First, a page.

In clinical trials of both licensed and recommended RSV vaccines, GSK and Pfizer, mild, local injection site reactions (redness, swelling), fatigue, muscle aches and headache were noted.
Ask the Experts: Respiratory syncytial virus (RSV): Safety (Vaccines and Antibody)
In the clinical trials of both RSVPreF3 (Arexvy) and RSVpreF (Abrysvo) vaccines, a small number of inflammatory neurologic events, including GBS, were reported after RSV vaccination. Whether these events occurred due to chance or whether RSV vaccination might increase the risk for inflammatory neurologic events is not yet known. CDC is actively monitoring the safety of these vaccines through national safety surveillance systems in order to detect any risk too small to be detected in the clinical trials.
In clinical trials, the vast majority of infants had no side effects detected after nirsevimab administration. The most common side effects noted during the clinical trials of nirsevimab were rash occurring within 2 weeks after injection (seen in 0.9% of nirsevimab recipients versus 0.6% of placebo recipients) and injection site reactions (including redness, pain, swelling) occurring within 7 days after injection (0.3% of nirsevimab recipients versus 0% of placebo recipients). See the product package insert for more details: www.accessdata.fda.gov/drugsatfda_docs/label/2023/761328s000lbl.pdf.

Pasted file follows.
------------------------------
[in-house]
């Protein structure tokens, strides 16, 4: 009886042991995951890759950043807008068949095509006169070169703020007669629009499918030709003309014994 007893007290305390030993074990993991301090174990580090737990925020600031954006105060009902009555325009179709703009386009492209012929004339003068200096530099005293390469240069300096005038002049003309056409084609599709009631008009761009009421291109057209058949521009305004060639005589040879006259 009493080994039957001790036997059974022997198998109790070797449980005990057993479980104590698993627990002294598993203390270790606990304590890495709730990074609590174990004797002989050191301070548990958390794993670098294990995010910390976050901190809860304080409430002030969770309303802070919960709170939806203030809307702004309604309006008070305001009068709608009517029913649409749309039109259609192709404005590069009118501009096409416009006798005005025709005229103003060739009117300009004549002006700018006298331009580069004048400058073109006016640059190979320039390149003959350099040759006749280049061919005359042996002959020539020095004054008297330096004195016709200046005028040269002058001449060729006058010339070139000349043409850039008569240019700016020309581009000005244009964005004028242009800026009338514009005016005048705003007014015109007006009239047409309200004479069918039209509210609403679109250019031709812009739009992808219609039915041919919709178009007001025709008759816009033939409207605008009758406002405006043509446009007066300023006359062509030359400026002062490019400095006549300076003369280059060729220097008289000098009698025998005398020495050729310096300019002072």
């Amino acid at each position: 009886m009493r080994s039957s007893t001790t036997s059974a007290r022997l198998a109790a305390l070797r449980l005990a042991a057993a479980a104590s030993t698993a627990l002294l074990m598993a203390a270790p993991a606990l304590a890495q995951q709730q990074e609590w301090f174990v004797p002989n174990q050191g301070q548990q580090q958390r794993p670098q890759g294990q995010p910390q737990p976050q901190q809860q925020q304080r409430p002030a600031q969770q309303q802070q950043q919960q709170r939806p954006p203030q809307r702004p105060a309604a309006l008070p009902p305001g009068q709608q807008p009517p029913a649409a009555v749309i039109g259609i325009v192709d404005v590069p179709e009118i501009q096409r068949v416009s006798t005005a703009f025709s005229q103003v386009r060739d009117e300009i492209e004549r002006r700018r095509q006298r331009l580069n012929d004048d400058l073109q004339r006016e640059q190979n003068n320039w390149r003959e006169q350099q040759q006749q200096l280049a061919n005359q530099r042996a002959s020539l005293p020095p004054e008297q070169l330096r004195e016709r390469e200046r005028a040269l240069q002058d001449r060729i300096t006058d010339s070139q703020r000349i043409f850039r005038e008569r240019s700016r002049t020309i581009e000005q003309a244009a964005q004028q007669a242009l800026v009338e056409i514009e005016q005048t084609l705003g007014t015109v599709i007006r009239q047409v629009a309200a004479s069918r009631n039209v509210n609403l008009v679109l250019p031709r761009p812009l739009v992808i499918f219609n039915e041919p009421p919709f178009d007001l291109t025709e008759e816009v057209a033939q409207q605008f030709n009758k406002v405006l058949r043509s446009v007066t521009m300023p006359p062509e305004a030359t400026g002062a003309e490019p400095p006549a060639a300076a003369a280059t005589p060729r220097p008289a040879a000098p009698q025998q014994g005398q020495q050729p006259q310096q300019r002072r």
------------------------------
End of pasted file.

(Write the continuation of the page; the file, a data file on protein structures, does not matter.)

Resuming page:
Adverse reactions occurring after administration of nirsevimab alone should be reported to MedWatch online (www.fda.gov/medwatch), by fax, by mail, or by contacting FDA at 1-800-FDA-1088.
Adverse reactions occurring after the coadministration of nirsevimab with a vaccine should be reported to the Vaccine Adverse Event Reporting System (VAERS) https://vaers.hhs.gov, and reports should specify that the patient received nirsevimab on the VAERS form.
Yes. V-safe is a vaccine safety monitoring system that lets recipients of certain new vaccines share with CDC how they feel after vaccination by receiving and responding to a series of periodic text messages. This is a voluntary system and individual recipients must register to participate V-safe. V-safe is available to all RSV vaccine recipients but is not being used for nirsevimab preventive antibody. For information, or to register, visit CDC’s V-safe website at: www.cdc.gov/vaccinesafety/ensuringsafety/monitoring/v-safe/index.html.